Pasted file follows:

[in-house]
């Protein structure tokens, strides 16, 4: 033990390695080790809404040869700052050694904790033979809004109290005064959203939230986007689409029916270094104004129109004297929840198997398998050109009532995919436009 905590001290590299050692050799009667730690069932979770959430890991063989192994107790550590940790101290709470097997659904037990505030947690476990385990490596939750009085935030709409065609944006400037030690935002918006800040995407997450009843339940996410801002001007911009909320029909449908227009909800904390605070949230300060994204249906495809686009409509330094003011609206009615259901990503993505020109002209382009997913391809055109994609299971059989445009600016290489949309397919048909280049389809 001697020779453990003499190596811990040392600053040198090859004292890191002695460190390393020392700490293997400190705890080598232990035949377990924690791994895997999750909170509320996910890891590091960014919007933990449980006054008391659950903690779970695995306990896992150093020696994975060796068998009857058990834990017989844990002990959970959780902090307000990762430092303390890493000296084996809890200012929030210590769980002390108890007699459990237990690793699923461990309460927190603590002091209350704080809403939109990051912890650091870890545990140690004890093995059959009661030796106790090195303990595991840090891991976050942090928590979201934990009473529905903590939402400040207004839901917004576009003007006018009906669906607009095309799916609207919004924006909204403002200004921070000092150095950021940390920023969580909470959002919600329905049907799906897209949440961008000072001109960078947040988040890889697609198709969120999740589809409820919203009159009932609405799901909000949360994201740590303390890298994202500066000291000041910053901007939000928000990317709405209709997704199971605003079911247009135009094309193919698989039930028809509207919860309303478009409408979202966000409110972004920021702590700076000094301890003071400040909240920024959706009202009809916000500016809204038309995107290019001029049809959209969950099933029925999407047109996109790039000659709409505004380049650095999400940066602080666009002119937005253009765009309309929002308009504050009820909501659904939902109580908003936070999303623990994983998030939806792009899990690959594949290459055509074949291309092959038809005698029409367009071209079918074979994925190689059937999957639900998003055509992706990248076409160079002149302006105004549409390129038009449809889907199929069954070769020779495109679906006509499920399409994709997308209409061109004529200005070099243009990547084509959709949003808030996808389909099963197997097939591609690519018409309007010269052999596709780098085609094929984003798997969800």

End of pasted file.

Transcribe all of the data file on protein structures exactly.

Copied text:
[in-house]
């Protein structure tokens, strides 16, 4: 033990390695080790809404040869700052050694904790033979809004109290005064959203939230986007689409029916270094104004129109004297929840198997398998050109009532995919436009 905590001290590299050692050799009667730690069932979770959430890991063989192994107790550590940790101290709470097997659904037990505030947690476990385990490596939750009085935030709409065609944006400037030690935002918006800040995407997450009843339940996410801002001007911009909320029909449908227009909800904390605070949230300060994204249906495809686009409509330094003011609206009615259901990503993505020109002209382009997913391809055109994609299971059989445009600016290489949309397919048909280049389809 001697020779453990003499190596811990040392600053040198090859004292890191002695460190390393020392700490293997400190705890080598232990035949377990924690791994895997999750909170509320996910890891590091960014919007933990449980006054008391659950903690779970695995306990896992150093020696994975060796068998009857058990834990017989844990002990959970959780902090307000990762430092303390890493000296084996809890200012929030210590769980002390108890007699459990237990690793699923461990309460927190603590002091209350704080809403939109990051912890650091870890545990140690004890093995059959009661030796106790090195303990595991840090891991976050942090928590979201934990009473529905903590939402400040207004839901917004576009003007006018009906669906607009095309799916609207919004924006909204403002200004921070000092150095950021940390920023969580909470959002919600329905049907799906897209949440961008000072001109960078947040988040890889697609198709969120999740589809409820919203009159009932609405799901909000949360994201740590303390890298994202500066000291000041910053901007939000928000990317709405209709997704199971605003079911247009135009094309193919698989039930028809509207919860309303478009409408979202966000409110972004920021702590700076000094301890003071400040909240920024959706009202009809916000500016809204038309995107290019001029049809959209969950099933029925999407047109996109790039000659709409505004380049650095999400940066602080666009002119937005253009765009309309929002308009504050009820909501659904939902109580908003936070999303623990994983998030939806792009899990690959594949290459055509074949291309092959038809005698029409367009071209079918074979994925190689059937999957639900998003055509992706990248076409160079002149302006105004549409390129038009449809889907199929069954070769020779495109679906006509499920399409994709997308209409061109004529200005070099243009990547084509959709949003808030996808389909099963197997097939591609690519018409309007010269052999596709780098085609094929984003798997969800």